Wednesday, 24 April 2013

24th April: Eel Conservation

Today I was back on Ham Wall RSPB helping with the weekly volunteer work party. First job was shifting a load of reed compost from the reserve back to the Avalon Marshes Centre. Composting is an eco-friendly way of removing the reed cut from the reserve as part of the management program, and is available to buy for your garden. It makes as excellent soil conditioner apparently. More details on the process and how you can get hold of some are available here on the Ham Wall RSPB website
A loaded trailer next to the composting 'pods'
After that (and a quick tea break next to the 2nd viewing platform where we saw 2 Garganey), we started assembling an Eel Ladder. Before the area was drained, migrating eels could access the wetlands through natural river systems. Nowadays, the complex network of rhynes, ditches, sluices and banks separate many reedbeds and marshes from the rivers, making it difficult for eels to access them. These eel ladders, supplied by the Environment Agency provide an ingenious means to allow eels to recolonize areas they have previously been lost from. Eel populations have suffered terribly from over-fishing and pollution, as well as from being isolated from suitable habitats, like the Avalon Marshes.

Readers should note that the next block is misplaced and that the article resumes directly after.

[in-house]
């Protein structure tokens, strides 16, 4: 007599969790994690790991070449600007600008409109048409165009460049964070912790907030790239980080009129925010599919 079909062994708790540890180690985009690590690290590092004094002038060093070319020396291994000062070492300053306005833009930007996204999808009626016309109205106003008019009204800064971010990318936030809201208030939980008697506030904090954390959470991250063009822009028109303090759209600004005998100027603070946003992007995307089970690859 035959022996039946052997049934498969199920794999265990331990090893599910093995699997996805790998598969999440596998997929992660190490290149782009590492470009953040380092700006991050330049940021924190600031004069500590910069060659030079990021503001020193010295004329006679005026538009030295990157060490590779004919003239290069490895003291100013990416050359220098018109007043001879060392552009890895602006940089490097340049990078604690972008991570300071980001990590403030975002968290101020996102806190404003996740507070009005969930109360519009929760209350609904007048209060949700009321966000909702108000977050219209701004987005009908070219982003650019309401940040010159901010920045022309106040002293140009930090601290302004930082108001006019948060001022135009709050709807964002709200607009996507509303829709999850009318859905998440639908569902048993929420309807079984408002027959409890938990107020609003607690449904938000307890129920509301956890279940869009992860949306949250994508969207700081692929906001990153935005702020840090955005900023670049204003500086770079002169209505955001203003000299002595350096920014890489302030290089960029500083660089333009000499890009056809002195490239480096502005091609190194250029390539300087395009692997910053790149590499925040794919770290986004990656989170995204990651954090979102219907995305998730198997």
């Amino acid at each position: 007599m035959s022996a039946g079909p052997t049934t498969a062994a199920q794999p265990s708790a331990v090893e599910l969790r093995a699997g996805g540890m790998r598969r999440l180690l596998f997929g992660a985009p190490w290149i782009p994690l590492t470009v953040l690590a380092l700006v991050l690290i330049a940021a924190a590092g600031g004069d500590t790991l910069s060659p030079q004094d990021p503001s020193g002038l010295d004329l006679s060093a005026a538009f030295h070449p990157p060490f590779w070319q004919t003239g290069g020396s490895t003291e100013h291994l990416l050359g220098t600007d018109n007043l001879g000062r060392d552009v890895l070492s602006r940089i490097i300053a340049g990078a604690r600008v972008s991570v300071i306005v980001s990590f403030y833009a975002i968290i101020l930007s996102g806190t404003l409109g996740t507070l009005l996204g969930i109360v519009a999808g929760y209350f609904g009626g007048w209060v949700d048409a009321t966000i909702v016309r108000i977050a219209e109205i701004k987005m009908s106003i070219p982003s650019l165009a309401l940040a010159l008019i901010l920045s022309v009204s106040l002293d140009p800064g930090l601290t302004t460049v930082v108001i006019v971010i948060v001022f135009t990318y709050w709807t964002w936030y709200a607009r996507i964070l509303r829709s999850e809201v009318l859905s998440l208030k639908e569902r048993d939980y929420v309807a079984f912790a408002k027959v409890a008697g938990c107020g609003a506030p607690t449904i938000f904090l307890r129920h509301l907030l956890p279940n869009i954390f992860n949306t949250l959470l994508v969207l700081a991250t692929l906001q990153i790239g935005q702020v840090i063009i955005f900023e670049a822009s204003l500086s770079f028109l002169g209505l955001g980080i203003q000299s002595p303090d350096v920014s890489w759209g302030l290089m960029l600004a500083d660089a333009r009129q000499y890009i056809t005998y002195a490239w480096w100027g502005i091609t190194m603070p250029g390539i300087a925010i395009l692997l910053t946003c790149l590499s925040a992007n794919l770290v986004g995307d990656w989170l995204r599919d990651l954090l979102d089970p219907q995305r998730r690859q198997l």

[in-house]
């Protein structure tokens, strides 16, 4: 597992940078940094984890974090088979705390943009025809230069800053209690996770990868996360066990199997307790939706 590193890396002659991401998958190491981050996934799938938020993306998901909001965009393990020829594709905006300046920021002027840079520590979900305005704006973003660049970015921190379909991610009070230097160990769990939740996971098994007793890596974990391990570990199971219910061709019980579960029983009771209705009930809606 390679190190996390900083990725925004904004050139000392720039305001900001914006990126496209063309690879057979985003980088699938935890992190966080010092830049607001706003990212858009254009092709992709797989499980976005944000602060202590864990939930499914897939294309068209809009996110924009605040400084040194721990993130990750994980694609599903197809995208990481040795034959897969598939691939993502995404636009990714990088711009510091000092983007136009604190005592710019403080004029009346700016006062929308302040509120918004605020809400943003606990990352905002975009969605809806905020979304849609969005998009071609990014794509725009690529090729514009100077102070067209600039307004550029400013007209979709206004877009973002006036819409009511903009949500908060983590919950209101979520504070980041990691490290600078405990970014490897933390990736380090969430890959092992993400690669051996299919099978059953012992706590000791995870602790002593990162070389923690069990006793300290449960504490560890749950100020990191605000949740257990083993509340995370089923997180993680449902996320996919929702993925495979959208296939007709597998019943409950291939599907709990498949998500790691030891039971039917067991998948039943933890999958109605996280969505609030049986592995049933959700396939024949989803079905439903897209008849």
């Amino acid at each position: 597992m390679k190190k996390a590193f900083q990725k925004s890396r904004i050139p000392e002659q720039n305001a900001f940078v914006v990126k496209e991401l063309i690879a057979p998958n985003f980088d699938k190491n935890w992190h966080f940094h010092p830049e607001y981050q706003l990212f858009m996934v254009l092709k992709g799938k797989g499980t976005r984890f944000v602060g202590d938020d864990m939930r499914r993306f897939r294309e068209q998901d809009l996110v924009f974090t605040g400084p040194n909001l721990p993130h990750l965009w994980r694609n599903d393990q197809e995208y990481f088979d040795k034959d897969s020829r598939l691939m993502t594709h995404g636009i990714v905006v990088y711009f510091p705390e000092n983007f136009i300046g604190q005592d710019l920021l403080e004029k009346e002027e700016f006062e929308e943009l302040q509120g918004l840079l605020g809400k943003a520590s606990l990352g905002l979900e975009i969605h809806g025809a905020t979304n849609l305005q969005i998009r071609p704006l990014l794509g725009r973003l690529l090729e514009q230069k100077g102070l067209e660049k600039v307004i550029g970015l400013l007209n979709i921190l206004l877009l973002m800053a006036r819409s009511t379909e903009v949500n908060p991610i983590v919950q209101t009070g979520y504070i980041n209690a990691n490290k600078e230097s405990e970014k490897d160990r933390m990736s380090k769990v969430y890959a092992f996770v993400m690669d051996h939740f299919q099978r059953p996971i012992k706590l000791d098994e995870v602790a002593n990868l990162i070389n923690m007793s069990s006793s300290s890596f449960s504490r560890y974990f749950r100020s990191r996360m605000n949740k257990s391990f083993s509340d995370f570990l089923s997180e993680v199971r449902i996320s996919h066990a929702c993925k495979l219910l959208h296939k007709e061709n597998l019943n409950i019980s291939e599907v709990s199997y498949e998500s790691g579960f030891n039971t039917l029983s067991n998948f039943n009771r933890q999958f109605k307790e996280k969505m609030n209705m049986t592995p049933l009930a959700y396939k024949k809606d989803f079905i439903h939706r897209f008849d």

A raised bank separates the majority of the reserve from the Glastonbury Canal (which connects to the South Drain and then flows into the Bristol Channel at Huntspill). The bank is too big an obstacle for young eels to navigate, so they need a helping hand. A covered tunnel runs from the top of the bank into the Glastonbury Canal, on the crest of the ridge it connects to a pipe which runs down into the reserve. A small pump, like the one in your garden pond at the connection point runs during the night to create a flow of water down both the pipe and the tunnel. As the pumped water flows down the tunnel into the Canal, eels can detect the change in water properties, and if it is to the liking (which it certainly should be) clamber up the tunnel, then down through the pipe and into the marsh.

The tunnel with the lid opened. The bristles make it easier for the eels to climb up

The pipe which deposits eels into the reserve.
To find out more about the complex management of the nature reserves, join me for a Guided Walk or Private Tour. SEE MORE, LEARN MORE!

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